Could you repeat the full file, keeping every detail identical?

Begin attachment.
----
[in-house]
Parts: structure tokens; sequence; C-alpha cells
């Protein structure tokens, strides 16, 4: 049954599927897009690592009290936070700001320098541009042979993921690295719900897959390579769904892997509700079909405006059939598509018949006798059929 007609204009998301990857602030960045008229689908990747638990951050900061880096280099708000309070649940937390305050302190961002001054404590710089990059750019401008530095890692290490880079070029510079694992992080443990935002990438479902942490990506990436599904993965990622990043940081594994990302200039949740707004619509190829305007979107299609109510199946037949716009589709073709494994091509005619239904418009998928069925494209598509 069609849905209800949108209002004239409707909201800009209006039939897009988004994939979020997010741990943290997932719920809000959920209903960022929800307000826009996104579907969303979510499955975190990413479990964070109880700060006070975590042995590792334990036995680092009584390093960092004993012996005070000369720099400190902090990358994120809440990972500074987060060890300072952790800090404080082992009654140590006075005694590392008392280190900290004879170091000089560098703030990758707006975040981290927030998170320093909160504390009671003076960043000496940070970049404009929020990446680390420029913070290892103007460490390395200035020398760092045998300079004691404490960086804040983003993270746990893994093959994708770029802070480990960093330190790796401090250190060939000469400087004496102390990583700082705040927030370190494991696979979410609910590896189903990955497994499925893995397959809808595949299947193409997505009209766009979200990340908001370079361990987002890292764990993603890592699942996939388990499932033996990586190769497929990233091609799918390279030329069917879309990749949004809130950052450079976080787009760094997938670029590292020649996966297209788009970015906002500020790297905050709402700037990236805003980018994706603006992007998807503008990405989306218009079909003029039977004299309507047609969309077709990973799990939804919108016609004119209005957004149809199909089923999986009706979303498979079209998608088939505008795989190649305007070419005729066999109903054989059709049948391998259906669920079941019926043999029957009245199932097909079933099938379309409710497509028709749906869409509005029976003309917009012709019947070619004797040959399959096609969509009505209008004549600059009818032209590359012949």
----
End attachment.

[in-house]
Parts: structure tokens; sequence; C-alpha cells
């Protein structure tokens, strides 16, 4: 049954599927897009690592009290936070700001320098541009042979993921690295719900897959390579769904892997509700079909405006059939598509018949006798059929 007609204009998301990857602030960045008229689908990747638990951050900061880096280099708000309070649940937390305050302190961002001054404590710089990059750019401008530095890692290490880079070029510079694992992080443990935002990438479902942490990506990436599904993965990622990043940081594994990302200039949740707004619509190829305007979107299609109510199946037949716009589709073709494994091509005619239904418009998928069925494209598509 069609849905209800949108209002004239409707909201800009209006039939897009988004994939979020997010741990943290997932719920809000959920209903960022929800307000826009996104579907969303979510499955975190990413479990964070109880700060006070975590042995590792334990036995680092009584390093960092004993012996005070000369720099400190902090990358994120809440990972500074987060060890300072952790800090404080082992009654140590006075005694590392008392280190900290004879170091000089560098703030990758707006975040981290927030998170320093909160504390009671003076960043000496940070970049404009929020990446680390420029913070290892103007460490390395200035020398760092045998300079004691404490960086804040983003993270746990893994093959994708770029802070480990960093330190790796401090250190060939000469400087004496102390990583700082705040927030370190494991696979979410609910590896189903990955497994499925893995397959809808595949299947193409997505009209766009979200990340908001370079361990987002890292764990993603890592699942996939388990499932033996990586190769497929990233091609799918390279030329069917879309990749949004809130950052450079976080787009760094997938670029590292020649996966297209788009970015906002500020790297905050709402700037990236805003980018994706603006992007998807503008990405989306218009079909003029039977004299309507047609969309077709990973799990939804919108016609004119209005957004149809199909089923999986009706979303498979079209998608088939505008795989190649305007070419005729066999109903054989059709049948391998259906669920079941019926043999029957009245199932097909079933099938379309409710497509028709749906869409509005029976003309917009012709019947070619004797040959399959096609969509009505209008004549600059009818032209590359012949």